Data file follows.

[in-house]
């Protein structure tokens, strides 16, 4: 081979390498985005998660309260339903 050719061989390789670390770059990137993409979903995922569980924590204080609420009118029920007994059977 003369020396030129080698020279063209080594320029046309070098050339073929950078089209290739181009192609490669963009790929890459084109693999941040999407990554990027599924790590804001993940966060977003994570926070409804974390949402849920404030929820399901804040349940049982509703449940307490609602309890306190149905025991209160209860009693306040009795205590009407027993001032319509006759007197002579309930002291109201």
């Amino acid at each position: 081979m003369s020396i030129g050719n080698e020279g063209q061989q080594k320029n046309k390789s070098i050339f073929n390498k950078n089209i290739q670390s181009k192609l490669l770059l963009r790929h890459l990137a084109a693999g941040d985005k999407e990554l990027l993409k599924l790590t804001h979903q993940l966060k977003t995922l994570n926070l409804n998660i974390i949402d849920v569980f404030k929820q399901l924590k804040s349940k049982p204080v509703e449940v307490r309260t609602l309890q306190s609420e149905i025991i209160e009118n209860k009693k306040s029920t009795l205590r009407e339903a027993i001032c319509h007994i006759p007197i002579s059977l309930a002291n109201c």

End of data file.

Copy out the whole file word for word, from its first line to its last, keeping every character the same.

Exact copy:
[in-house]
């Protein structure tokens, strides 16, 4: 081979390498985005998660309260339903 050719061989390789670390770059990137993409979903995922569980924590204080609420009118029920007994059977 003369020396030129080698020279063209080594320029046309070098050339073929950078089209290739181009192609490669963009790929890459084109693999941040999407990554990027599924790590804001993940966060977003994570926070409804974390949402849920404030929820399901804040349940049982509703449940307490609602309890306190149905025991209160209860009693306040009795205590009407027993001032319509006759007197002579309930002291109201």
């Amino acid at each position: 081979m003369s020396i030129g050719n080698e020279g063209q061989q080594k320029n046309k390789s070098i050339f073929n390498k950078n089209i290739q670390s181009k192609l490669l770059l963009r790929h890459l990137a084109a693999g941040d985005k999407e990554l990027l993409k599924l790590t804001h979903q993940l966060k977003t995922l994570n926070l409804n998660i974390i949402d849920v569980f404030k929820q399901l924590k804040s349940k049982p204080v509703e449940v307490r309260t609602l309890q306190s609420e149905i025991i209160e009118n209860k009693k306040s029920t009795l205590r009407e339903a027993i001032c319509h007994i006759p007197i002579s059977l309930a002291n109201c």